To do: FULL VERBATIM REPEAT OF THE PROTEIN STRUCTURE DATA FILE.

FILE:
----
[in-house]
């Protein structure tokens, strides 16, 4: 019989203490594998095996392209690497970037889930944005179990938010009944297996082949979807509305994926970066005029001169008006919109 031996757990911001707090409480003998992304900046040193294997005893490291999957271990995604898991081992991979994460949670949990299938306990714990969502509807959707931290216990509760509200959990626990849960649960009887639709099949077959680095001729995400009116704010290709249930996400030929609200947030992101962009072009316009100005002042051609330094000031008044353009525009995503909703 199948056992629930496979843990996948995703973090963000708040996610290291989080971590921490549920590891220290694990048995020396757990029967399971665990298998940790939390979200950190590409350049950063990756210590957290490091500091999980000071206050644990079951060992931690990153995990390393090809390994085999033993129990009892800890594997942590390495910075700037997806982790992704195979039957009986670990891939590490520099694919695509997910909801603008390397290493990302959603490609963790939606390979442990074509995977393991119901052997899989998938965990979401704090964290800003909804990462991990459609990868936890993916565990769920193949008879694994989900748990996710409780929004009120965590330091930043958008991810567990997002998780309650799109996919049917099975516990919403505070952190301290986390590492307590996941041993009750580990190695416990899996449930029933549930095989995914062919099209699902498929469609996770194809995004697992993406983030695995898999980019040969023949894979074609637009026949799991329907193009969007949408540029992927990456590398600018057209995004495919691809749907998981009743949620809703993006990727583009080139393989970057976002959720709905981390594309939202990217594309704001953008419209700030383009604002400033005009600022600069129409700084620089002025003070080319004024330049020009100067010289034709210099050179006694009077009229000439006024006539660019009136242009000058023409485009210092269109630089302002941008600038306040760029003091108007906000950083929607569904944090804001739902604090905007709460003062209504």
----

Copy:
[in-house]
């Protein structure tokens, strides 16, 4: 019989203490594998095996392209690497970037889930944005179990938010009944297996082949979807509305994926970066005029001169008006919109 031996757990911001707090409480003998992304900046040193294997005893490291999957271990995604898991081992991979994460949670949990299938306990714990969502509807959707931290216990509760509200959990626990849960649960009887639709099949077959680095001729995400009116704010290709249930996400030929609200947030992101962009072009316009100005002042051609330094000031008044353009525009995503909703 199948056992629930496979843990996948995703973090963000708040996610290291989080971590921490549920590891220290694990048995020396757990029967399971665990298998940790939390979200950190590409350049950063990756210590957290490091500091999980000071206050644990079951060992931690990153995990390393090809390994085999033993129990009892800890594997942590390495910075700037997806982790992704195979039957009986670990891939590490520099694919695509997910909801603008390397290493990302959603490609963790939606390979442990074509995977393991119901052997899989998938965990979401704090964290800003909804990462991990459609990868936890993916565990769920193949008879694994989900748990996710409780929004009120965590330091930043958008991810567990997002998780309650799109996919049917099975516990919403505070952190301290986390590492307590996941041993009750580990190695416990899996449930029933549930095989995914062919099209699902498929469609996770194809995004697992993406983030695995898999980019040969023949894979074609637009026949799991329907193009969007949408540029992927990456590398600018057209995004495919691809749907998981009743949620809703993006990727583009080139393989970057976002959720709905981390594309939202990217594309704001953008419209700030383009604002400033005009600022600069129409700084620089002025003070080319004024330049020009100067010289034709210099050179006694009077009229000439006024006539660019009136242009000058023409485009210092269109630089302002941008600038306040760029003091108007906000950083929607569904944090804001739902604090905007709460003062209504």